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Gay students added to anti-bully bill

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Gay students added to anti-bully bill

Lawmakers on both sides of the aisle reached an agreement on an anti-bullying bill set to be debated today.



Posted on Wed, Apr. 26, 2006

TALLAHASSEE - A controversial anti-bullying bill has been changed to appease opponents who want school districts to include protections for gay students.

State Rep. Ellyn Bogdanoff, a Fort Lauderdale Republican, agreed to allow school districts to list categories of frequently targeted bullying victims when the districts draft their policies.

The move comes after pressure from gay-rights groups such as Equality Florida and from state Rep. Ken Gottlieb, a Miramar Democrat, who argued that categories are necessary to protect all victims and punish bullies.

The bill, which House members will vote on today, would require all school districts to create an anti-bullying policy that includes protections for all students.

School districts that fail to create bullying rules would risk losing state money.

''This is a much more comprehensive plan than anyone has had before,'' Bogdanoff said. ``Everyone has kind of put their arms around it.''


Gottlieb has tried for years to pass an anti-bullying bill that banned harassment based on sexual orientation, religion, race, ethnicity and other factors frequently targeted by bullies. His efforts were struck down by lawmakers hesitant to pass a bill with gay-rights protections.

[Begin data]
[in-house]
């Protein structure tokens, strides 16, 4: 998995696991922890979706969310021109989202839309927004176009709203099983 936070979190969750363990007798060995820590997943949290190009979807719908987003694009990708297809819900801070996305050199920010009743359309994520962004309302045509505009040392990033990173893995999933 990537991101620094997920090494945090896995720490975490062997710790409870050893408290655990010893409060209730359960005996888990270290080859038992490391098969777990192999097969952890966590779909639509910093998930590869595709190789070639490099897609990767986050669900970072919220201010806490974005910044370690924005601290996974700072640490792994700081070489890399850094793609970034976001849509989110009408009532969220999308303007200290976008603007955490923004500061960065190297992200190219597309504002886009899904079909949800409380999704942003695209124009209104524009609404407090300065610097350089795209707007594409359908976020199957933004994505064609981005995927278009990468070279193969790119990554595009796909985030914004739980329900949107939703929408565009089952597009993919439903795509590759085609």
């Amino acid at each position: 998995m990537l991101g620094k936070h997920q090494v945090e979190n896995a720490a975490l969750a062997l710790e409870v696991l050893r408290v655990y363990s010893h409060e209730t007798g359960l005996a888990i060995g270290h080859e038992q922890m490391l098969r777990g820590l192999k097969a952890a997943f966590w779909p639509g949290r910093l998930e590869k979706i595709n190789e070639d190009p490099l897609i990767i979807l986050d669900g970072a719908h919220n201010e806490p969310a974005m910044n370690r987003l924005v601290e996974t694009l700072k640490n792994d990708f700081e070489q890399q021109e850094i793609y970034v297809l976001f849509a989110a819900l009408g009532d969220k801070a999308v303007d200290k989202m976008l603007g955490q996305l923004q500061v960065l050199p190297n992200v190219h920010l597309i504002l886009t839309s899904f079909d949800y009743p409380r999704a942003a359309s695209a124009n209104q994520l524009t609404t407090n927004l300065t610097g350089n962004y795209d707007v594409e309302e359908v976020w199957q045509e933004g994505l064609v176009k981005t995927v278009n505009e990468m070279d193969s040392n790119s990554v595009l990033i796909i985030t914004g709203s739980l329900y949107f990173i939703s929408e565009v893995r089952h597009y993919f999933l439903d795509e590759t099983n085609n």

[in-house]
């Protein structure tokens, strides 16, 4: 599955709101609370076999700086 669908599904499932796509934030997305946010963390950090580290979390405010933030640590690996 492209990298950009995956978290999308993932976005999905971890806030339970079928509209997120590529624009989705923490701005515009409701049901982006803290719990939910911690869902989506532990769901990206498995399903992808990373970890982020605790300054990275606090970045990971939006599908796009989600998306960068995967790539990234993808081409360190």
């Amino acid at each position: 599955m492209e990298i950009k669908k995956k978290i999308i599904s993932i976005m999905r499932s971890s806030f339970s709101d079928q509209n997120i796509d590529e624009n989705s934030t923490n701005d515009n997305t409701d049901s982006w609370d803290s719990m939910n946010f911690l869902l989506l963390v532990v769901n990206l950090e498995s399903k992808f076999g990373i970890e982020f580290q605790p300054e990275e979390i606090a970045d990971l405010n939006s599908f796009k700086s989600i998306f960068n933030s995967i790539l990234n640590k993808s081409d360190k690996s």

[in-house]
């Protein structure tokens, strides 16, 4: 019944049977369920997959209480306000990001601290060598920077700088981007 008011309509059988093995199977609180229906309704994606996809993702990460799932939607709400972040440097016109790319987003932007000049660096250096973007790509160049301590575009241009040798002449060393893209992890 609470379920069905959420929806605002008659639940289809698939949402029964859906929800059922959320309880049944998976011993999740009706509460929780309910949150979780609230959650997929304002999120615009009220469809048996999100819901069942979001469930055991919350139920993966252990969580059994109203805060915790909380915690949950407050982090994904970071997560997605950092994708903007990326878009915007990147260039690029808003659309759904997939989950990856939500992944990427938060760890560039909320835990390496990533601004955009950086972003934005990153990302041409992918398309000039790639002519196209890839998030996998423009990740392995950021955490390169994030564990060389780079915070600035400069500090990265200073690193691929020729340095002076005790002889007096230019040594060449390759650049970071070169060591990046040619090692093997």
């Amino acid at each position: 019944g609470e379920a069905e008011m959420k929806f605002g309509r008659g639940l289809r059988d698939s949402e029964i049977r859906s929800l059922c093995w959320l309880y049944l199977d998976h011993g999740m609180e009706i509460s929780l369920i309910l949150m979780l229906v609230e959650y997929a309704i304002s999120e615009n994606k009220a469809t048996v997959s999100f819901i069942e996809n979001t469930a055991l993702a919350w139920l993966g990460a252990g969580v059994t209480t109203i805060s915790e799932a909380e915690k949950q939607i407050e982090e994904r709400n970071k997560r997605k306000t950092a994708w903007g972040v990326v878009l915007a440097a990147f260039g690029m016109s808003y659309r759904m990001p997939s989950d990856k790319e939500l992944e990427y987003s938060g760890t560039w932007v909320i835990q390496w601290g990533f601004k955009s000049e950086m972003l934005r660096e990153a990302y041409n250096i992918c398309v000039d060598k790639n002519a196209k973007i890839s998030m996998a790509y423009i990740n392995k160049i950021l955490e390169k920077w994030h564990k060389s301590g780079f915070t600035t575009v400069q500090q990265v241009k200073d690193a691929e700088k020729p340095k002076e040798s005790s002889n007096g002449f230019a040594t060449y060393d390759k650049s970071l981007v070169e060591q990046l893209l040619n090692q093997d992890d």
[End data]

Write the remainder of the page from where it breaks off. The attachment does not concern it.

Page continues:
Bogdanoff's amended bill does not suggest which categories to list, but it allows districts to include categories if they want.

Districts like Miami-Dade, Broward and Palm Beach will be able to keep their current bullying policies with some minor changes.

The bill also outlines ways for students and teachers to report bullying anonymously, and it prohibits using computers or other technology to harass students.

''I'm happy that we're not going backward anymore,'' Gottlieb said. ``We've finally got to the point where people are realizing that bullying is a major problem in our schools.''

A Senate version, sponsored by Carey Baker, a Eustis Republican, passed the Criminal Justice committee on Tuesday.

Sen. Ron Klein, a Delray Beach Democrat, tacked on an amendment that would give school districts a little extra time to write their new bullying policies. The policies would have to be in place by Dec. 1, not Sept. 1. School district representatives said the earlier date would not have given them enough time to prepare solid policies.


The bill is called the Jeffrey Johnston Stand Up for All Students Act, named after a Cape Coral teen who hanged himself last June after enduring years of bullying.

''We're preserving the strongest anti-bullying policies in the state, and those can be used as guidelines for other schools throughout the state,'' said Nadine Smith, executive director of Equality Florida. ``This is a step in the right direction for all students in Florida.''

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